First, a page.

Saudi creative couple pursuing Japanese art dream

Fatimah Al-Dubais and her artist husband Mohammad Al-Madan’s love for Japanese art runs deep, while always maintaining their Saudi roots. (Supplied)
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Fatimah Al-Dubais and her artist husband Mohammad Al-Madan’s love for Japanese art runs deep, while always maintaining their Saudi roots. (Supplied)
Saudi creative couple pursuing Japanese art dream
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Fatimah Al-Dubais and her artist husband Mohammad Al-Madan’s love for Japanese art runs deep, while always maintaining their Saudi roots. (Supplied)
Saudi creative couple pursuing Japanese art dream
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Fatimah Al-Dubais and her artist husband Mohammad Al-Madan’s love for Japanese art runs deep, while always maintaining their Saudi roots. (Supplied)
Saudi creative couple pursuing Japanese art dream
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Fatimah Al-Dubais and her artist husband Mohammad Al-Madan’s love for Japanese art runs deep, while always maintaining their Saudi roots. (Supplied)
Saudi creative couple pursuing Japanese art dream
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Fatimah Al-Dubais and her artist husband Mohammad Al-Madan’s love for Japanese art runs deep, while always maintaining their Saudi roots. (Supplied)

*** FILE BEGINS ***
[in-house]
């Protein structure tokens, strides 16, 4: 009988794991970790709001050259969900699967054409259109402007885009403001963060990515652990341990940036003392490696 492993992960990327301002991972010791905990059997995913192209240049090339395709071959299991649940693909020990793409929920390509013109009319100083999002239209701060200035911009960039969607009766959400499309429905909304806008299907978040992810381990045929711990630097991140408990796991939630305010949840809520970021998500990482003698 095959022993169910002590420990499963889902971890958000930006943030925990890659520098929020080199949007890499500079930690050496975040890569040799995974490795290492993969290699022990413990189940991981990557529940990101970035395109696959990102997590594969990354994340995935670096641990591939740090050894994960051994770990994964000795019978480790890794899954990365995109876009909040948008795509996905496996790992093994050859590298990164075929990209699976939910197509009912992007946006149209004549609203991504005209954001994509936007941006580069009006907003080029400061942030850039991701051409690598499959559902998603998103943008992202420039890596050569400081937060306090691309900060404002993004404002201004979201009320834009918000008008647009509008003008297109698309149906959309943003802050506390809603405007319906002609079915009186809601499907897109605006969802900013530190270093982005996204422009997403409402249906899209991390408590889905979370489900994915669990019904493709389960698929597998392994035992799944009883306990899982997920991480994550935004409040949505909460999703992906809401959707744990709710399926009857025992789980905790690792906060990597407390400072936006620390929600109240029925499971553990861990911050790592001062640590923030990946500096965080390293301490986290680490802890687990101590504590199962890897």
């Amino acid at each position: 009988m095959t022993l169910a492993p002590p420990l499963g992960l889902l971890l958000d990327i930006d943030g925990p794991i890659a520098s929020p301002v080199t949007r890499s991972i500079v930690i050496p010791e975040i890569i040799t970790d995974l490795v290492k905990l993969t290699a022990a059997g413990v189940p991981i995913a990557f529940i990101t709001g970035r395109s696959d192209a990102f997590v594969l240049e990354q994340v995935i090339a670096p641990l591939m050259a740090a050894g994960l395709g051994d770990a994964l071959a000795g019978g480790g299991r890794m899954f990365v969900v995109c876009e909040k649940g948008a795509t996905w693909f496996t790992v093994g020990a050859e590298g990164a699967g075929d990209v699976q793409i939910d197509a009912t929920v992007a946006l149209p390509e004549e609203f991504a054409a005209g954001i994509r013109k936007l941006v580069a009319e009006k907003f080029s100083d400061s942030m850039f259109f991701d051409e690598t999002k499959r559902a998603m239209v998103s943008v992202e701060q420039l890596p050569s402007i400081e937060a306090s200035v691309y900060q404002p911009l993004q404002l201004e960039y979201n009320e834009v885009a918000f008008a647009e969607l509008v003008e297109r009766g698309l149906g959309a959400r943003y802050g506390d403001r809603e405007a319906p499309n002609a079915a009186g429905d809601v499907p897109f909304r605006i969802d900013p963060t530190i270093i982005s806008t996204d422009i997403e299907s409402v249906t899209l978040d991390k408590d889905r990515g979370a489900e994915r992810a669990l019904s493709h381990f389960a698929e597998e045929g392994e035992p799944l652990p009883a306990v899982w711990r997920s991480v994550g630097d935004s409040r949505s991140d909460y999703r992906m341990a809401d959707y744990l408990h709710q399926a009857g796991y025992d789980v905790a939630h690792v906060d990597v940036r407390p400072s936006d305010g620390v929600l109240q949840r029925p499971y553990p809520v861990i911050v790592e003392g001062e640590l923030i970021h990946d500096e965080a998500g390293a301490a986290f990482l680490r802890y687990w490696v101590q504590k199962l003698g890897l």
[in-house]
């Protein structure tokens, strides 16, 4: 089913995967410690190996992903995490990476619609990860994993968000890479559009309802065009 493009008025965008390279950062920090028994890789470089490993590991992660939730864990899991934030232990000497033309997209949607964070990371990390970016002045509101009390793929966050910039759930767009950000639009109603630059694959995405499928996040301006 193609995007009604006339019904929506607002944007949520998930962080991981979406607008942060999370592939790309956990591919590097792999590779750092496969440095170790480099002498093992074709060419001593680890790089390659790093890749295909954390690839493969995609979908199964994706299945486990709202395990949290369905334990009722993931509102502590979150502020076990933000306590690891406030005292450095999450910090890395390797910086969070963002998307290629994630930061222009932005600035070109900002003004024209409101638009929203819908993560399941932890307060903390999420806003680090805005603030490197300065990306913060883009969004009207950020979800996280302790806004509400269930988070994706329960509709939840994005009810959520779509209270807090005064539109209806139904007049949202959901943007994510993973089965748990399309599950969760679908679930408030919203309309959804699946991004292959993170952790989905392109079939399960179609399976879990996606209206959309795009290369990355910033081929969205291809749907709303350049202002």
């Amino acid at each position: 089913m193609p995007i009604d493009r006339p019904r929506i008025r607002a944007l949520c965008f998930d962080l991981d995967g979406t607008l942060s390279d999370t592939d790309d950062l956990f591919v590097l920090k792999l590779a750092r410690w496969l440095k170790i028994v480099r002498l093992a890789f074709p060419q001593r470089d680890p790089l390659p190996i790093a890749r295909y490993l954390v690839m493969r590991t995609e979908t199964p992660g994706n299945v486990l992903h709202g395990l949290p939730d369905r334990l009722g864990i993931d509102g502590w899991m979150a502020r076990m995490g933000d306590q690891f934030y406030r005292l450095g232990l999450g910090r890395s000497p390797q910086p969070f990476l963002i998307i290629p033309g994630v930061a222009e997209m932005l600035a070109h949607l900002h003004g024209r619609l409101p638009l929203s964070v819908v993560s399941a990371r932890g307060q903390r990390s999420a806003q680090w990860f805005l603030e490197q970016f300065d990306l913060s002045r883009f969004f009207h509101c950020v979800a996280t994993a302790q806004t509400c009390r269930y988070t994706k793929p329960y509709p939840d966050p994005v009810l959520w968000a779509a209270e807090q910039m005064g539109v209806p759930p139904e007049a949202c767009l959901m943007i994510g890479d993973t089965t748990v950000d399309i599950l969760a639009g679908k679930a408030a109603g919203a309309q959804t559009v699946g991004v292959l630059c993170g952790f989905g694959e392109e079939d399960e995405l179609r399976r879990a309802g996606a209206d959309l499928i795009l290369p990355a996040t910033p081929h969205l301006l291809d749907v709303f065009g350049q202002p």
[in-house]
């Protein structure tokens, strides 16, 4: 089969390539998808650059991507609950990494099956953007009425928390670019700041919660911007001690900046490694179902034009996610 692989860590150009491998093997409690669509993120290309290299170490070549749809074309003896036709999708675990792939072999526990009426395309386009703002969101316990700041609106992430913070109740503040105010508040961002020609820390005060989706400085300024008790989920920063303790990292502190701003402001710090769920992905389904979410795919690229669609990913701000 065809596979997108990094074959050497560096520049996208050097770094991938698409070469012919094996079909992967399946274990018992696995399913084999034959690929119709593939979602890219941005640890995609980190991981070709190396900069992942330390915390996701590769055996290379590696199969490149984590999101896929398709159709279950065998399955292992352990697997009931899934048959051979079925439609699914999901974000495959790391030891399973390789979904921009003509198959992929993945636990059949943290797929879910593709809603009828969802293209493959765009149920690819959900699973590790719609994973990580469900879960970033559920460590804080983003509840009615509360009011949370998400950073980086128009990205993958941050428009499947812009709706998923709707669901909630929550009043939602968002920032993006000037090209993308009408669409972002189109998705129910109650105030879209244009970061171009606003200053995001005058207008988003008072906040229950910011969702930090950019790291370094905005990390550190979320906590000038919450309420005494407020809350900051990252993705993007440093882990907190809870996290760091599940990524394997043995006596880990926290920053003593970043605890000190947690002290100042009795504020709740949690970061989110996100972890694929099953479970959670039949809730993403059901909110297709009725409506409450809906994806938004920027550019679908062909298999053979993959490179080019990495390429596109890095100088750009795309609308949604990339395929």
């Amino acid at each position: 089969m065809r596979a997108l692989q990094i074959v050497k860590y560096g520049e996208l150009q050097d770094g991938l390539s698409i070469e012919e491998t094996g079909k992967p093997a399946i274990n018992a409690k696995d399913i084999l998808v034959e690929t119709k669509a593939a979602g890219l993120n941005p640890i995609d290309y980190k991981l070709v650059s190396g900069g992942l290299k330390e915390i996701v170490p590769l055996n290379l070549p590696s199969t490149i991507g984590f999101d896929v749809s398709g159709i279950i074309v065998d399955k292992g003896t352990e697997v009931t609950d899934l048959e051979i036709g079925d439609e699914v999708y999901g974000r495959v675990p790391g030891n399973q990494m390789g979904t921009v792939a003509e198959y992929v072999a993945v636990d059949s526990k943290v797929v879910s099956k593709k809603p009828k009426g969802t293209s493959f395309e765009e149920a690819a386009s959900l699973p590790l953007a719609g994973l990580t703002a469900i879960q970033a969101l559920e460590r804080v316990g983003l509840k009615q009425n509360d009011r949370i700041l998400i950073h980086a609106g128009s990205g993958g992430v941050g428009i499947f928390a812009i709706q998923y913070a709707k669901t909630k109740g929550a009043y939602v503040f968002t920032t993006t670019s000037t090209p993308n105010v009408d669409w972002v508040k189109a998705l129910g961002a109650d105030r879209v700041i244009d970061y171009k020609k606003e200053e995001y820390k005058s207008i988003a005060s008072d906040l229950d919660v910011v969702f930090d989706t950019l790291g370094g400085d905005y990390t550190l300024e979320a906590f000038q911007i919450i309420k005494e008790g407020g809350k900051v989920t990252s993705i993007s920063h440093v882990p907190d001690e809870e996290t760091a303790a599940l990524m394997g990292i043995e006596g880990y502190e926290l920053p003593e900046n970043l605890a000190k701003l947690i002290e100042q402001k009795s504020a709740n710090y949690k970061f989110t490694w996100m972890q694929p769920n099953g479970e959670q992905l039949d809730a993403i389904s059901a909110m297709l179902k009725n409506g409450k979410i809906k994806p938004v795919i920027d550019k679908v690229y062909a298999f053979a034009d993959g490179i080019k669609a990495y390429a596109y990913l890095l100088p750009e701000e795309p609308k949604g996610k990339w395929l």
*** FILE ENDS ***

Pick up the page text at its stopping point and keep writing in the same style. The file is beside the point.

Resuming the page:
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Updated 06 February 2024
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Saudi creative couple pursuing Japanese art dream

Saudi creative couple pursuing Japanese art dream
  • Fatimah Al-Dubais, Mohammad Al-Madan are spreading their love for the artforms across Saudi Arabia

DHAHRAN: The first thing that strikes you when you meet the creative duo Fatimah Al-Dubais and her artist husband Mohammad Al-Madan is how much they love merging Japanese aesthetics with Saudi sensibilities. It would not be unusual for one to have an engaging conversation with them about Japanese-related matters while they each keep their hands busy. Her, elegantly folding vibrantly-colored paper rapidly into a crane as she talks, and him, sketching with his signature anime-style drawing as he responds. Their love for Japanese art runs deep — all while always maintaining their Saudi roots.

Both Al-Dubais and Al-Madan grew up in the Eastern Province; they each independently grew a fascination for Japanese art from a young age — Al-Dubais with origami, Al-Madan with anime and manga. They met in the creative world in 2016 and have since become partners in life and in work.